If you find resistance and tension building inside, notice. Feel it. It might feel like a tightening of the abdominal muscles or shortness of breath. Maybe a dull headache or clenching of the jaw.
Perhaps you don’t register the anxiety or frustration in your body (or aren’t aware of it there). For you, it might be the mind-loop of what else can be done, or what you will say when you get the chance and courage. You might find yourself obsessing about how to “get” someone to “do” something…to relieve the mounting worry.
Complicating things is your desire to be a good person—to not blow up, to not yell, to not pressure or interfere. You want to be patient and kind, you want to trust your kids, you want to believe that whatever is happening right now is good for them…even if you can’t quite see it and aren’t quite convinced—in fact, are worried to death, if you would admit it to yourself.
The “it” could be anything: too much screen time, not enough commitment, too much silliness, not enough hard work, too little cooperation with your goals, not paying attention, so little progress (as you understand progress), so much dawdling.
No one anticipates the moment when the carefully managed irritation erupts into a full scale panic (manifested as shouting, yelling, shaming, blaming, lecturing, manipulating, punishing, threatening, nagging, enforcing, lording over, prophesying doom, eviscerating, character-assassinating, and abject resignation or tears).
Feel the irritation now—admit the creeping fear. Say it aloud to yourself and own it. It’s okay to know that you are worried—you can choose not to do anything about it right now. Better to admit to worry than to pretend it away, only to be blindsided by the sneak attack when the last straw is added to your already full load.
Turn the ideas over in your head:
1. Can I give it another day before I make a change?
2. Is there another way to think about this situation that I haven’t considered?
3. Is there a halfway step I could take—to take the child’s needs/feelings into concern and mine as they are today?
4. What would it feel like to “give up”? Can I give up my notions of what is “right to do” today and lean into what is instead?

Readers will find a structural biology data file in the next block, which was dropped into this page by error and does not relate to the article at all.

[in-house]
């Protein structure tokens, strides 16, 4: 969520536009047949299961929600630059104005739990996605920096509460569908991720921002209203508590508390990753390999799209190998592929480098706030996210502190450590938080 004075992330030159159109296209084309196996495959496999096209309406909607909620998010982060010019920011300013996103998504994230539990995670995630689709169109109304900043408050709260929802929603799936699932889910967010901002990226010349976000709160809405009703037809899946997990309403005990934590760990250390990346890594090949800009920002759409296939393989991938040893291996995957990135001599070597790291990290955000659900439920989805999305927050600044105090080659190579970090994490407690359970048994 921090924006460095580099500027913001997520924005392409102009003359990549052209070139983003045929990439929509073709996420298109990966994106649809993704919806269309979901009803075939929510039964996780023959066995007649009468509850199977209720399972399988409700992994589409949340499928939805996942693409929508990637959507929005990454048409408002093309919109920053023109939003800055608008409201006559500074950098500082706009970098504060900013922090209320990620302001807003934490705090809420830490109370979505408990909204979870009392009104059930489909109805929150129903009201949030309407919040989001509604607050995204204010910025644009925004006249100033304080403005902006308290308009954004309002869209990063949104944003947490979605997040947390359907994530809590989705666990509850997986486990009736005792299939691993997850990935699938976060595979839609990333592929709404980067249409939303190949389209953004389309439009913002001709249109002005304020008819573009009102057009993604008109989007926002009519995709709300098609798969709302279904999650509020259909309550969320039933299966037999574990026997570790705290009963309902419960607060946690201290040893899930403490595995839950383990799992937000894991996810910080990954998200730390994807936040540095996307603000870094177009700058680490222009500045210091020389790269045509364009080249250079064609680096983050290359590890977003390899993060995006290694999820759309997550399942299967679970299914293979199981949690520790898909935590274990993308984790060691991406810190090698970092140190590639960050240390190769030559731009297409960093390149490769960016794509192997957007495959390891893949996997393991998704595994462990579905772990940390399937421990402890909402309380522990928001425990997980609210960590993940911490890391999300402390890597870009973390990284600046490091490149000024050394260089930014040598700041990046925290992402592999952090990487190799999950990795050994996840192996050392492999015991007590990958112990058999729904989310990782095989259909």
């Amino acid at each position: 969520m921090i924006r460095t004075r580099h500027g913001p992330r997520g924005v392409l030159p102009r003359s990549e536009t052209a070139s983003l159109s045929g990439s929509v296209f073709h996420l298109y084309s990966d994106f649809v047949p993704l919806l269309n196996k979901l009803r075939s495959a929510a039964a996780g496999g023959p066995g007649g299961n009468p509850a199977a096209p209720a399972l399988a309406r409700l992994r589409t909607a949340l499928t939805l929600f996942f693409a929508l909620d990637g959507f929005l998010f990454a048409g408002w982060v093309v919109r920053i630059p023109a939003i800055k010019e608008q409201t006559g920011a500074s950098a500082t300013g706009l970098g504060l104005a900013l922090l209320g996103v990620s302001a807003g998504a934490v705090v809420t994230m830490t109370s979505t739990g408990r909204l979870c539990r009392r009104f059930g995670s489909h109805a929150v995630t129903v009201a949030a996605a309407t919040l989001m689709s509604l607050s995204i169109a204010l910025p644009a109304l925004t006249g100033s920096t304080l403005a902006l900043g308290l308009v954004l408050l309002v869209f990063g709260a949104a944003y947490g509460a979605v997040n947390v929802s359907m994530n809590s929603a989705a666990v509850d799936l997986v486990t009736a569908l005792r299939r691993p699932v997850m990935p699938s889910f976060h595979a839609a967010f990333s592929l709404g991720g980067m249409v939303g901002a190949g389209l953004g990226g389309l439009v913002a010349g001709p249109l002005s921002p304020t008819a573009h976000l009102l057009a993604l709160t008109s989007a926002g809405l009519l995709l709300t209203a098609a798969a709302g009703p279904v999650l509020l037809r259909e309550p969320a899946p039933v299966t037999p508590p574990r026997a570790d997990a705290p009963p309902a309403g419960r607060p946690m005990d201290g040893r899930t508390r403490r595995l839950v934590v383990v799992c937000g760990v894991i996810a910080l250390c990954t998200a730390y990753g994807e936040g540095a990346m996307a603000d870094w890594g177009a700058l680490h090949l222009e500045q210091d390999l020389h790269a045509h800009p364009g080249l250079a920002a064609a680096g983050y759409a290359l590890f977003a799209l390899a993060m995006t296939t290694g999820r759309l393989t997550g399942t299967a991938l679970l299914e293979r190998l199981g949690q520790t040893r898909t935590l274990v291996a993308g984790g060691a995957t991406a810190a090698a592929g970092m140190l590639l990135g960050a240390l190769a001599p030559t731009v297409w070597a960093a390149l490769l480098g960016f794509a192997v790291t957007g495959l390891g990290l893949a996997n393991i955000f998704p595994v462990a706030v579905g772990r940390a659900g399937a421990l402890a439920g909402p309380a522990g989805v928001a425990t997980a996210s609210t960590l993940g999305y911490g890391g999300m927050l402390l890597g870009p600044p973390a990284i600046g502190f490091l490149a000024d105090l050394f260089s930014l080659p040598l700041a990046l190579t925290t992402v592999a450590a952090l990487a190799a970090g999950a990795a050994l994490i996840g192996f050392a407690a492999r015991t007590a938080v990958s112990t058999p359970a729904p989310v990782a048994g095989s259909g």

5. How can I let go of the pressure I’m carrying right now?
A few strategies work for me:
Make eye contact with the child in question. See the person behind the eyes, not the body doing what I wish it wouldn’t do.
Touch someone (a brush of my hand across a shoulder, a sideways hug, a cuddle on the couch, a tickle, a butterfly kiss).
Close a door (to a bathroom, the laundry room) and be alone for a couple of minutes to regroup.
Ask for help: “I’m about to lose my cool! Help me. I don’t want to yell and I feel really frustrated with _______. Can someone give me a hug (or fill in what would help—make you a cup of tea, bring you a book, get you an apple and cut it into slices, make you a cozy spot on the couch so you can read to everyone)?”
Do a search of my beloved homeschool sites and read some encouragement. Find a way to understand this particular impasse that helps me love and admire my children, rather than feel ashamed of and worried about them.
Breathe. Do a few stretches. Look through a window and see the sun or the sky or a tall tree. Let the world beyond home be bigger than home.
You can be gentler with your children if you get into the habit of being gentler with yourself. It’s okay to worry. Worry is part of life. It’s not bad or wrong. You can choose how you interact with your worry.
Start today—start small. Even here, be gentle with yourself—do a little, be a little kinder to yourself today than yesterday. Bit by bit.
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